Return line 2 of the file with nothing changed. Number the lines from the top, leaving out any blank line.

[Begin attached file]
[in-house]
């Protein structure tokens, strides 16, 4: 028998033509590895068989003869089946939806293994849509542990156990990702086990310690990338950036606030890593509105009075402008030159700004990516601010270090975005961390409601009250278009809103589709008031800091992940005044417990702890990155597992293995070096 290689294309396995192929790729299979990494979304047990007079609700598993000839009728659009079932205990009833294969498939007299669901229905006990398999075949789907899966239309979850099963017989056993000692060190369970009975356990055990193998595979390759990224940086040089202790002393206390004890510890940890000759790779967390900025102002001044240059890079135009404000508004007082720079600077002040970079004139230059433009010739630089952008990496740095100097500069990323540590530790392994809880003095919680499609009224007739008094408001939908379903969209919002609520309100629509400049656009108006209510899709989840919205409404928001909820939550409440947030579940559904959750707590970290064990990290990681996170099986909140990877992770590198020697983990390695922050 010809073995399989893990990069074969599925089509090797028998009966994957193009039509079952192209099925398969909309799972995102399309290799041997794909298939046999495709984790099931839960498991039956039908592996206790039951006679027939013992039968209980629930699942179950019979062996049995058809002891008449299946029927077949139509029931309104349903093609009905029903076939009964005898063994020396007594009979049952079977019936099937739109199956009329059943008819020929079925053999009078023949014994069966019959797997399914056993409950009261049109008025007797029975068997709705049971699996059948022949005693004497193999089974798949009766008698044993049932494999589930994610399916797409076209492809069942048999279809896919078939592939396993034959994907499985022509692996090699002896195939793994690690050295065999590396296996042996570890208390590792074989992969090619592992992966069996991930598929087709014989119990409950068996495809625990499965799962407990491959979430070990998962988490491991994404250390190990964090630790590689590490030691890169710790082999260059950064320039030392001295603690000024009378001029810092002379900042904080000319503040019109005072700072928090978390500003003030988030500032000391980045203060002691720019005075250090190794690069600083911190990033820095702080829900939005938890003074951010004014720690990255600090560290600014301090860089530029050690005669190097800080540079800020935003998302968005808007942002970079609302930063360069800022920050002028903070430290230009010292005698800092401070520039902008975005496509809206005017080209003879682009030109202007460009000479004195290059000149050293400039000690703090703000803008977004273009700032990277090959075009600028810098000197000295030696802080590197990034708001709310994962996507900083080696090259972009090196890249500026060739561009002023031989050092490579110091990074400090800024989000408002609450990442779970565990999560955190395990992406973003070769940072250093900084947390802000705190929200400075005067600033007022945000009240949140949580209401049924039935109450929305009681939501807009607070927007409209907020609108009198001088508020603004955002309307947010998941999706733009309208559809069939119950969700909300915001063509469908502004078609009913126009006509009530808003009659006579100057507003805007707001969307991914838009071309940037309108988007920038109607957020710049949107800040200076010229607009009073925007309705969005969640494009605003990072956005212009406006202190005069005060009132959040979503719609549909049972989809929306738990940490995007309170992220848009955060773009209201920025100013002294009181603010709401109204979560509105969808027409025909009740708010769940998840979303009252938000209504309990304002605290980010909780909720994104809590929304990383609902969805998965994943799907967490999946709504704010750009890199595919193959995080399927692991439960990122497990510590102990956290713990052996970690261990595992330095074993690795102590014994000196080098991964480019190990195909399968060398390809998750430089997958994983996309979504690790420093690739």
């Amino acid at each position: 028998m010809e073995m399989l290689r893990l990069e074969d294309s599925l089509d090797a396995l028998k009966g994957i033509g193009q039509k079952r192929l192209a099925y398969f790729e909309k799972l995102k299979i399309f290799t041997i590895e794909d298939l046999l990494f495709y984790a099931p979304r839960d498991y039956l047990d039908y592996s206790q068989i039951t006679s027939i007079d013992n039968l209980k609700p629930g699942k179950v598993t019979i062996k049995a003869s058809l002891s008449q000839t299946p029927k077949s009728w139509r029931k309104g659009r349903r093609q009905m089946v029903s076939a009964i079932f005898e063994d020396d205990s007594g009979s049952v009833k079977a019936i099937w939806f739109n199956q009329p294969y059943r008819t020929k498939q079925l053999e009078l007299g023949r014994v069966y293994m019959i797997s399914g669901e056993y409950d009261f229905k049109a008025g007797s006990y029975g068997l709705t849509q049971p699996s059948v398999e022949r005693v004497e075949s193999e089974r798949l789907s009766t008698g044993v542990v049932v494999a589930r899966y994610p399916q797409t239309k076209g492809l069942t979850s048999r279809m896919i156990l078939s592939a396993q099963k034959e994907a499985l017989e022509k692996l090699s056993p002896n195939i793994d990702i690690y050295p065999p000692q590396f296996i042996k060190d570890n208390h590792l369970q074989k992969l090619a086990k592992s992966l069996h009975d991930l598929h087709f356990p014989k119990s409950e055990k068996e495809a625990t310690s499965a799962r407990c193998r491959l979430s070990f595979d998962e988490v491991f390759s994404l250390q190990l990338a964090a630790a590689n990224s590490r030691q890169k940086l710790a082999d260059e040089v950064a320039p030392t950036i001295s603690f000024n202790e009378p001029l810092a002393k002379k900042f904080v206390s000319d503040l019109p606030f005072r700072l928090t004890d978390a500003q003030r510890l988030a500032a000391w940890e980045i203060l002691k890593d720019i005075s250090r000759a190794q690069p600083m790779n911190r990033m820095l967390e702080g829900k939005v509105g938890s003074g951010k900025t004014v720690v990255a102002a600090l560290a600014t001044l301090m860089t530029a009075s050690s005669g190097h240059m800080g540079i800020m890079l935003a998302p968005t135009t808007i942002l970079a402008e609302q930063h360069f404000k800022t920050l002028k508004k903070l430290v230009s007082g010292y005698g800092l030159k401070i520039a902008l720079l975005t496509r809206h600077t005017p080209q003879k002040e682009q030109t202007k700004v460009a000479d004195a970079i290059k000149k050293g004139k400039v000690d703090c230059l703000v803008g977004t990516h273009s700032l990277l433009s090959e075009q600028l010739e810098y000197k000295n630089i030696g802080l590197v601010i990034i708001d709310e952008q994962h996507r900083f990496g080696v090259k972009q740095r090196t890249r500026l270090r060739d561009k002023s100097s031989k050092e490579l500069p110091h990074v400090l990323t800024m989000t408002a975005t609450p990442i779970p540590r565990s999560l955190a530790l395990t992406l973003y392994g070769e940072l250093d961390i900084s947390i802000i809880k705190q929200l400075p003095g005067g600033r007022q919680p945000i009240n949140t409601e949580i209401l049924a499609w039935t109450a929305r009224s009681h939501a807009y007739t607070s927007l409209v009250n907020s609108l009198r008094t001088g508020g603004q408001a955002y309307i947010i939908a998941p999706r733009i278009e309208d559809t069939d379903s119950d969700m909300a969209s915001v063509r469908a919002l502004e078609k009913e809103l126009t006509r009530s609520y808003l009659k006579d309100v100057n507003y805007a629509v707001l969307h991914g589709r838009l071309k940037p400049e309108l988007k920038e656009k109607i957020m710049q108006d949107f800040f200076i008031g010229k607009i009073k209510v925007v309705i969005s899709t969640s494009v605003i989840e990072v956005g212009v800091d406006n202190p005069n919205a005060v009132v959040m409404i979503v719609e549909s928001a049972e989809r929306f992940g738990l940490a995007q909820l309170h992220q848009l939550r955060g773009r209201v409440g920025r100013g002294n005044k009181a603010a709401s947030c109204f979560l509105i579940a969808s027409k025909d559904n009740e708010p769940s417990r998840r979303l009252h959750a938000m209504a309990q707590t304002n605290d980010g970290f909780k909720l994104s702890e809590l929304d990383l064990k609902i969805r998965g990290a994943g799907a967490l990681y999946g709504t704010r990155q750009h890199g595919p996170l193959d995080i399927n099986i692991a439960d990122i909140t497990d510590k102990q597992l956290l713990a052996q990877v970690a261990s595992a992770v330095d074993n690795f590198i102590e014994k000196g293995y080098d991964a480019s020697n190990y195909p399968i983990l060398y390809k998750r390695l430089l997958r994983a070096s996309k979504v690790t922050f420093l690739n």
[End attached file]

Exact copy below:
């Protein structure tokens, strides 16, 4: 028998033509590895068989003869089946939806293994849509542990156990990702086990310690990338950036606030890593509105009075402008030159700004990516601010270090975005961390409601009250278009809103589709008031800091992940005044417990702890990155597992293995070096 290689294309396995192929790729299979990494979304047990007079609700598993000839009728659009079932205990009833294969498939007299669901229905006990398999075949789907899966239309979850099963017989056993000692060190369970009975356990055990193998595979390759990224940086040089202790002393206390004890510890940890000759790779967390900025102002001044240059890079135009404000508004007082720079600077002040970079004139230059433009010739630089952008990496740095100097500069990323540590530790392994809880003095919680499609009224007739008094408001939908379903969209919002609520309100629509400049656009108006209510899709989840919205409404928001909820939550409440947030579940559904959750707590970290064990990290990681996170099986909140990877992770590198020697983990390695922050 010809073995399989893990990069074969599925089509090797028998009966994957193009039509079952192209099925398969909309799972995102399309290799041997794909298939046999495709984790099931839960498991039956039908592996206790039951006679027939013992039968209980629930699942179950019979062996049995058809002891008449299946029927077949139509029931309104349903093609009905029903076939009964005898063994020396007594009979049952079977019936099937739109199956009329059943008819020929079925053999009078023949014994069966019959797997399914056993409950009261049109008025007797029975068997709705049971699996059948022949005693004497193999089974798949009766008698044993049932494999589930994610399916797409076209492809069942048999279809896919078939592939396993034959994907499985022509692996090699002896195939793994690690050295065999590396296996042996570890208390590792074989992969090619592992992966069996991930598929087709014989119990409950068996495809625990499965799962407990491959979430070990998962988490491991994404250390190990964090630790590689590490030691890169710790082999260059950064320039030392001295603690000024009378001029810092002379900042904080000319503040019109005072700072928090978390500003003030988030500032000391980045203060002691720019005075250090190794690069600083911190990033820095702080829900939005938890003074951010004014720690990255600090560290600014301090860089530029050690005669190097800080540079800020935003998302968005808007942002970079609302930063360069800022920050002028903070430290230009010292005698800092401070520039902008975005496509809206005017080209003879682009030109202007460009000479004195290059000149050293400039000690703090703000803008977004273009700032990277090959075009600028810098000197000295030696802080590197990034708001709310994962996507900083080696090259972009090196890249500026060739561009002023031989050092490579110091990074400090800024989000408002609450990442779970565990999560955190395990992406973003070769940072250093900084947390802000705190929200400075005067600033007022945000009240949140949580209401049924039935109450929305009681939501807009607070927007409209907020609108009198001088508020603004955002309307947010998941999706733009309208559809069939119950969700909300915001063509469908502004078609009913126009006509009530808003009659006579100057507003805007707001969307991914838009071309940037309108988007920038109607957020710049949107800040200076010229607009009073925007309705969005969640494009605003990072956005212009406006202190005069005060009132959040979503719609549909049972989809929306738990940490995007309170992220848009955060773009209201920025100013002294009181603010709401109204979560509105969808027409025909009740708010769940998840979303009252938000209504309990304002605290980010909780909720994104809590929304990383609902969805998965994943799907967490999946709504704010750009890199595919193959995080399927692991439960990122497990510590102990956290713990052996970690261990595992330095074993690795102590014994000196080098991964480019190990195909399968060398390809998750430089997958994983996309979504690790420093690739």